- Katie Talati is the head of research at $600 million crypto investment firm, Arca.
- The exec breaks down potential barriers and catalysts for success in Ethereum’s network.
- According to Talati, layer-2s can “turbocharge” the Ethereum blockchain’s growth.
Ahead of Ethereum’s Merge, investors and industry participants are looking for ways to both make sense of and capitalize on the network’s highly anticipated technical upgrade.
Despite harsh macroeconomic conditions, ether – the native token of ethereum – experienced a mini rally on speculation around the Merge, jumping to a two-month high on August 11. The cryptocurrency has since toppled back down presumably on inflation woes, however, leaving investors cautious of risky bets.
Billed as a way to cut the network’s energy usage by more than 99%, the Merge will transition the network from an energy-intensive Proof of Work (PoW) to Proof of Stake (PoS) model.
The upgrade will be the “most ambitious thing that’s ever been done” in the industry, long-time blockchain developer Ben Edgington recently told Insider. The Merge, per Edgington, is like “fundamentally reengineering a chain which has hundreds of billions of dollars of value so we are swapping out the engine mid-flight.”
To some, it’s the single-most important event in the history of crypto, right after the invention of bitcoin and ethereum.
Ethereum as the current ‘market leader’
Just weeks ahead of the upgrade, Katie Talati, the head of research at $600 million crypto investment firm, Arca, broke down both the bull and bear cases for ethereum in an interview with Insider.
Ethereum is currently beating out most other layer-1 blockchains in market capitalization and also its ability to keep developers on its network. (Bitcoin was the highest-valued crypto at $19,758, according to data from Messari on Tuesday, whereas ethereum was trading at $1,502.)
Talati says that if you think crypto can upend the internet then the industry needs “to see some layer-1 blockchain rise up from the masses, and differentiate itself.”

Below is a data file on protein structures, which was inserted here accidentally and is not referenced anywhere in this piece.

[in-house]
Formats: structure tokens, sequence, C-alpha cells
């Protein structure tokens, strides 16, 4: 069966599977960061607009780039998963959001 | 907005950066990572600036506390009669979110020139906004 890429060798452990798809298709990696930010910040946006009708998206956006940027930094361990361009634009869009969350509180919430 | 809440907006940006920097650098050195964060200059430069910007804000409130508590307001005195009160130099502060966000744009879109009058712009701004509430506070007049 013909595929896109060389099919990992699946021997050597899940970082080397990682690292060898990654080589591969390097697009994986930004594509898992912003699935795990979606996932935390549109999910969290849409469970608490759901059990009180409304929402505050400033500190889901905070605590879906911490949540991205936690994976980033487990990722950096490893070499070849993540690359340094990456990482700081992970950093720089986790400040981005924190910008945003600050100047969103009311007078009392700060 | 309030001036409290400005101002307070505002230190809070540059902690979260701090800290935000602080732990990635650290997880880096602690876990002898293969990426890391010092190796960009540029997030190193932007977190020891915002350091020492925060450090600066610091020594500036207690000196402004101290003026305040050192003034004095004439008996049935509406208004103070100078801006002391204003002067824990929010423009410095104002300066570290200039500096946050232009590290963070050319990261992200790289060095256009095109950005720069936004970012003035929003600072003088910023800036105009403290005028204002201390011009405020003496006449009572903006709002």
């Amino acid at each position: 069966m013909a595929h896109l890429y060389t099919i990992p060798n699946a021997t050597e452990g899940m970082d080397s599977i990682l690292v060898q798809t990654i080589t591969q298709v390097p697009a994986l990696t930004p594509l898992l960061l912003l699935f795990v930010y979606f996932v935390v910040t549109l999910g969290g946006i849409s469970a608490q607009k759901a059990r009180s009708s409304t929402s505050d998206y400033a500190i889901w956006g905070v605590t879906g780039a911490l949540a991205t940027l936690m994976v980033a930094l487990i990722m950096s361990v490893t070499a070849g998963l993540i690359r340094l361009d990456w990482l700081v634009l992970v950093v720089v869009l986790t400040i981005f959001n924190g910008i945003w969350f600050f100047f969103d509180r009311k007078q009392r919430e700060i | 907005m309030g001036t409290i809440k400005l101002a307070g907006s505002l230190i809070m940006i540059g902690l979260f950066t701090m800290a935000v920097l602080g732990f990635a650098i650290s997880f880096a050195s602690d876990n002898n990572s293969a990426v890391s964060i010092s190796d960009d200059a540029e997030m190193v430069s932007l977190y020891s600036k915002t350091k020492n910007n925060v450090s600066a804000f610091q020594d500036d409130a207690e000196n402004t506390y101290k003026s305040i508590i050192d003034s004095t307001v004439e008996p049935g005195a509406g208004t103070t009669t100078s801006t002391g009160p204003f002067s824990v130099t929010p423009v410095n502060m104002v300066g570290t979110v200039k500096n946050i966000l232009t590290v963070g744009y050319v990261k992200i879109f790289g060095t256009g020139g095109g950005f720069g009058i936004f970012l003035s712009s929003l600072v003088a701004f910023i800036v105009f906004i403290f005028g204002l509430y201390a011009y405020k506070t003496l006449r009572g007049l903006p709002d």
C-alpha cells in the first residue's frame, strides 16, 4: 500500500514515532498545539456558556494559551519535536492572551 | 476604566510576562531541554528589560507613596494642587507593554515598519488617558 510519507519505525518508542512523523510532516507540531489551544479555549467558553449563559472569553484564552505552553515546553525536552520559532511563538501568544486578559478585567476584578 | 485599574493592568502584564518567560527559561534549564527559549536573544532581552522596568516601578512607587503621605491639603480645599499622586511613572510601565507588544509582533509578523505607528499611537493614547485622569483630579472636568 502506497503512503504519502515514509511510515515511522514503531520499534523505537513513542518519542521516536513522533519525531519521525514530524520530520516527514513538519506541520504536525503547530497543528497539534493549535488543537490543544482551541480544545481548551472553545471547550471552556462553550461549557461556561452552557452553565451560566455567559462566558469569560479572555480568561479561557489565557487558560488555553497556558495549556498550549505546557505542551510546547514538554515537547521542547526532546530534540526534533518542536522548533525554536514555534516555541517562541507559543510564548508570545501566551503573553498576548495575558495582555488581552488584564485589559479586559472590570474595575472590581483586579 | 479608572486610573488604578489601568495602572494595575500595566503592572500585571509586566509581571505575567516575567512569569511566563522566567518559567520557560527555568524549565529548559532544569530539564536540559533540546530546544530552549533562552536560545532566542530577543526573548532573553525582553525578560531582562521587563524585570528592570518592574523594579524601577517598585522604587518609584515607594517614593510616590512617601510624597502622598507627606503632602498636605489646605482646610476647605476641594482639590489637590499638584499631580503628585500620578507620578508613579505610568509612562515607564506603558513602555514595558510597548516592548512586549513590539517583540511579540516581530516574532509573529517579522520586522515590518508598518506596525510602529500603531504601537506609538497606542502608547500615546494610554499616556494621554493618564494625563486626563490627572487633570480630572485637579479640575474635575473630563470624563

“Ethereum has been that market leader,” she said, adding that this may not “stay the case forever.”
Ethereum, whose introductory paper was released in 2014, also has a first-mover advantage in the nascent space. This is in comparison to other layer-1 blockchains like Solana and Avalanche, whose white papers were published in 2017 and 2018, respectively.
“If you’re a new developer coming into the space and you’re trying to learn a smart-contract coding language or trying to understand how to deploy an app on a blockchain, there’s just a lot more information and support in the Ethereum ecosystem than there are in other systems overall,” she added.
Time isn’t the end all be all for a blockchain’s success, Talati says. There’s still space for another layer-1 to capture market share and “crack the code” on growing pains commonly associated with smart-contract networks.
What’s holding ethereum back?
Relative to broader technology companies, Talati says, there’s a lack of technical talent in crypto at-large. As soon as the industry onboards the “highest quality engineers,” then it can further grow and onboard more users.
More technical experience can separately fix often-cited deterrents for using Ethereum’s network like scalability issues and hefty gas fees as well. For clarity’s sake, the Ethereum Foundation has plans to address these issues in future upgrades.
“It not only impacts fees, but it impacts user experience too,” she said of using Ethereum’s network “Have you ever tried to use the blockchain when it’s really congested? It’s a mess.”
Yuga Labs, the company behind popular NFT collection Bored Ape Yacht Club, for example, had a sale for Ethereum-based virtual land deeds, which resulted in record-high costs, congestion on its network, and even failed transactions.
“We’re sorry for turning off the lights on Ethereum for a while,” Yuga Labs tweeted after chaos ensued.
Moving forward, Talati says her concern for Ethereum’s network is that its roadmap, or plans for upgrades, won’t be clearly outlined “in terms of what the next goals are.” She added that the Ethereum Foundation has already done a lot of research on this, however.
Layer-2s, frameworks or protocols built on top of Ethereum’s network, can propel the blockchain’s success as well, according to Talati. Developers can build decentralized apps, or DApps, on these layer-2s, along with minting NFTs and other functions.
Optimism, Arbitrum, Polygon, and Immutable X are all popular layer-2s that have lower gas fees and faster transaction times than the smart-contract network they’re associated with. Polygon, for example, has $5 billion in assets secured, hosted more than 37,000 DApps, and recorded 154 million unique user addresses, Insider previously reported.
Talati says the layer-2 market is “very fragmented” but can onboard more participants in Ethereum’s ecosystem over time.
“Layer-2s are definitely going to be the thing that can really turbocharge Ethereum’s growth,” she added.